Do you know what editors and potential clients do when they reach the end of your email?
How? Because they should be doing whatever you just told them to do!
The process of winning new clients through direct marketing is simple:
- Identify your ideal clients
- Get the right contact information
- Send them a message to introduce yourself as a freelance blogger
- If you’ve got an interesting idea for their blog, give them a brief description or outline at the same time
- They send you a message back if they’re interested (and the nicest people get back to you even if they’re not interested)
Do you see the yawning abyss there between Step 4 and Step 5?
That’s where you forgot to make shit happen.
Write Your Happy Ending
It’s not just you.
More than half of the bloggers I mentor say that they don’t know how to close an email when they’re seeking work.
If you don’t know how to close the email, then you don’t know how to close the deal.
Whether you think of your message as a pitch, a query or an LOI (letter of introduction), you need to include a call to action. So *ta-da!* here’s a list of successful ways to wind up your email…
1: “Does that suit your needs and budget?”
This is one of my favourite ways to wrap up a proposal (a service offer that includes pricing information). It’s straightforward, practical, and prompts the prospect to let me know if there’s anything they’d like me to change about the proposal –vital information for me if I want to win the gig.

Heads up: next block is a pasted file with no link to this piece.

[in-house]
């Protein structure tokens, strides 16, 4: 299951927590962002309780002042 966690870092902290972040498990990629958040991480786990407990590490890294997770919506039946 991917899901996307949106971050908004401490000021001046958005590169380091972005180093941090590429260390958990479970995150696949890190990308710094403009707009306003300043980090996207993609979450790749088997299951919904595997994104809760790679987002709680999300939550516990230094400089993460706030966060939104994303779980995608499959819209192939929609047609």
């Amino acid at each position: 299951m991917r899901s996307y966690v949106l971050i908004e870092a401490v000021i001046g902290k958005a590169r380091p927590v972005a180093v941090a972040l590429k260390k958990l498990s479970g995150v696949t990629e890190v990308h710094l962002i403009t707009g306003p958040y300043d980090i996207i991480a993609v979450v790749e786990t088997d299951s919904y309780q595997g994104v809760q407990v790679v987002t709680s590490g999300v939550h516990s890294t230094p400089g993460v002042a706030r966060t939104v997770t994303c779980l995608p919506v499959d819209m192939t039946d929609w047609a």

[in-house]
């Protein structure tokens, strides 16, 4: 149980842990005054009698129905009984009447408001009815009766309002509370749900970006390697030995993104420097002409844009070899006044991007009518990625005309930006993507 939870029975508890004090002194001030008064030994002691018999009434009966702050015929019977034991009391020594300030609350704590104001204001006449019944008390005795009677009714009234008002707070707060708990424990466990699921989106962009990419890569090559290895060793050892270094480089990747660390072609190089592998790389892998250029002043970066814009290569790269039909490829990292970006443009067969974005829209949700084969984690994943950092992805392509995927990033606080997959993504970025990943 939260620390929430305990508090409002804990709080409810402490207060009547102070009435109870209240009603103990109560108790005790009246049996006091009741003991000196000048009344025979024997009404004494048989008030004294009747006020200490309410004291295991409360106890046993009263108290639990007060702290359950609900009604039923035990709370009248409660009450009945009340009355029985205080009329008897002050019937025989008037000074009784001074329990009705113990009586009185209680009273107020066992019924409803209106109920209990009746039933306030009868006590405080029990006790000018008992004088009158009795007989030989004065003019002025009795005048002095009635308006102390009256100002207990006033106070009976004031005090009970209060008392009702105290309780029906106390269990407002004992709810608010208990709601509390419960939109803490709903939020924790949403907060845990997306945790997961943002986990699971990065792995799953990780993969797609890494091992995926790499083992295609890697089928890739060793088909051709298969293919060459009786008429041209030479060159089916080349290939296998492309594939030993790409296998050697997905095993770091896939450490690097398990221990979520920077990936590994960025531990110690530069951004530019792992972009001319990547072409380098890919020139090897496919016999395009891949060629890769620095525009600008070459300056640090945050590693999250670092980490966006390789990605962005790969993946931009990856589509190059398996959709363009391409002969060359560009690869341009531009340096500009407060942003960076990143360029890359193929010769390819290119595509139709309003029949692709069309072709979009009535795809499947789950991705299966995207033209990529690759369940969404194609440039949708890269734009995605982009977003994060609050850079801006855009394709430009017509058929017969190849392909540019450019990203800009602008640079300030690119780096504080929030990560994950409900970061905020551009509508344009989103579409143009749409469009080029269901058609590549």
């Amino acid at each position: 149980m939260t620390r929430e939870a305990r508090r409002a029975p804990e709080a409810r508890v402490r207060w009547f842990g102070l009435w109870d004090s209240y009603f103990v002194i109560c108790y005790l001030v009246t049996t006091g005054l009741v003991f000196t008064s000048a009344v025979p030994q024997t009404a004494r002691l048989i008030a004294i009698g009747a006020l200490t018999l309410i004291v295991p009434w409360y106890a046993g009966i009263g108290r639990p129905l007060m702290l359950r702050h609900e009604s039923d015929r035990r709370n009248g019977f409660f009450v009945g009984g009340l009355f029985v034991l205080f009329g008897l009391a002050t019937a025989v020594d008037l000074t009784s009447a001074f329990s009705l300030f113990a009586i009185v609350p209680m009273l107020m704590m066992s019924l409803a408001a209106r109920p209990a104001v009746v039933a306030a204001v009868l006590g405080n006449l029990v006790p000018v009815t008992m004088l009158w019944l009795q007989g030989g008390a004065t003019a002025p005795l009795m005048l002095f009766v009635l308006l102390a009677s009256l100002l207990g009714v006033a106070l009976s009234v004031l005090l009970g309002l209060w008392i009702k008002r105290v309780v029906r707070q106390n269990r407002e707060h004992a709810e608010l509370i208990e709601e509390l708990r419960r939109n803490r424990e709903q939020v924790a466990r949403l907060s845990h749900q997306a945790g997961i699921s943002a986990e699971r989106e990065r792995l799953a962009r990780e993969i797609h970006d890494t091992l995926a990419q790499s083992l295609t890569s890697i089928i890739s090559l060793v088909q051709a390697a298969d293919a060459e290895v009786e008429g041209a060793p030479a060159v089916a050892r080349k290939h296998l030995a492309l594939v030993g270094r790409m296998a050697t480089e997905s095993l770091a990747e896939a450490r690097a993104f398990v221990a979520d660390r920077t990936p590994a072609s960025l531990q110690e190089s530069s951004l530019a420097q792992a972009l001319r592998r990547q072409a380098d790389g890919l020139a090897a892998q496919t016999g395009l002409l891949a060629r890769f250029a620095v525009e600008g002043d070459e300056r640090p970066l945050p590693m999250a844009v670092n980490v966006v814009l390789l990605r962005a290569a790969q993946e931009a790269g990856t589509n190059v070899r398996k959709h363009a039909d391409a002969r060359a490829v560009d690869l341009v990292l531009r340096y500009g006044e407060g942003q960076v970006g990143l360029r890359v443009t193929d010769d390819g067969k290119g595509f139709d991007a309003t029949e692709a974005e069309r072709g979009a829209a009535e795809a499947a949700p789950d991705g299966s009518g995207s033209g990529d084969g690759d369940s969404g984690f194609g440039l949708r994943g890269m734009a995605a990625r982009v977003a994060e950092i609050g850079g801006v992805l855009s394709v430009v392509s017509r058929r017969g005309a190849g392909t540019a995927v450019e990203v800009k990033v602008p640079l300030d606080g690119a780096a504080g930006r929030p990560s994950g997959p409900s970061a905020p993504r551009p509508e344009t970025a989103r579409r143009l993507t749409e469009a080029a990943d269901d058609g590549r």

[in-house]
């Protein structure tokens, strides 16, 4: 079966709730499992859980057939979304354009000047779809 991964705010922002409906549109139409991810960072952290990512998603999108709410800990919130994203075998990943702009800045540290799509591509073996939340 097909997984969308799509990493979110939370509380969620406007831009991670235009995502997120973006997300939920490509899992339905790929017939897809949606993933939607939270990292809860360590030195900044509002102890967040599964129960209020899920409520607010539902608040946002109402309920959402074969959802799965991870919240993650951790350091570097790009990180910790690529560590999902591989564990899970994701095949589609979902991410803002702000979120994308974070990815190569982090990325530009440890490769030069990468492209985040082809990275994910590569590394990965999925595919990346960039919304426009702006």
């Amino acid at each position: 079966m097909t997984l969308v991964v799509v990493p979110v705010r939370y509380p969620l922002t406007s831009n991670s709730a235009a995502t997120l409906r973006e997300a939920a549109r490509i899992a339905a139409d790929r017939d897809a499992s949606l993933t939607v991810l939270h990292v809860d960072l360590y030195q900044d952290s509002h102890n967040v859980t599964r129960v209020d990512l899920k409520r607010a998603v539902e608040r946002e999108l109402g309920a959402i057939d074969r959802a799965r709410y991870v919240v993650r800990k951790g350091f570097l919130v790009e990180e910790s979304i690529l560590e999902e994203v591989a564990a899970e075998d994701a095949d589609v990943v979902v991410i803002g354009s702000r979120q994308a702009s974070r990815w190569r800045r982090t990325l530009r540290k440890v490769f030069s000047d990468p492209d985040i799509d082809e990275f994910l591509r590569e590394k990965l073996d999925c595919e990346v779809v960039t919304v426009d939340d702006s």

2: “What do you think? Shall I send you a draft?”
Danny Iny recommends this closing in his guest blogging productivity course, Write Like Freddy. It works well for guest post pitches as it’s low pressure, yet direct and focused on the recipient’s opinion.
3: “Shall I send you a more detailed proposal?”
If you’re emailing a potential client to outline what you can do for them, this is a good way to get a response from anyone who’s curious about your services or your rates.
4: “May I write this post for you?”
Keeping it this simple often works well at the end of a detailed, well-researched query.
5: “Let me know if you’re interested in any of these ideas and I’d be happy to write up a fully-fleshed pitch for you.”
Linda Formichelli suggests this call to action for hybrid query/LOI messages that include only brief descriptions of your ideas.
6: “If that sounds like a good fit for your blog, hit reply and let me know.”
An informal approach like this means you can be even more specific in your call to action, without sounding like a cheesy salesperson. Instead of simply asking a question or saying “let me know”, your chatty “hit reply” tells the recipient exactly what you’d like them to do next.
7: “May I send you some clips?”
This is one of Carol Tice’s tips for a winning LOI, because it gives your prospect a question that’s easy to say yes to.
Now, I don’t know if you remember the Underpants Gnomes from South Park… so here’s a distracting video. Don’t worry, it’s only 10 seconds long.
Sound familiar? “Phase 1: Send email. Phase 2: ??? Phase 3: Profit.”
If you don’t know what you want your prospect to do, then they don’t know either.
Figure out the one thing you’d most like them to do. What will increase your chance of winning this gig?
It can be as simple as getting your prospect’s permission to send them something more, or something more complex like inviting them to Skype with you. That’s your call; research your prospects and try to find out what’s most likely to get a favourable response.
Now you know what you want them to do. So at the end of your email…
Then add your regards, thanks, or whatever signoff you normally use, and your name.
That’s it. Your email’s all wrapped up like
bait on a hook a lovely gift with a bow on top. 😉
Featured image: Theresa Thompson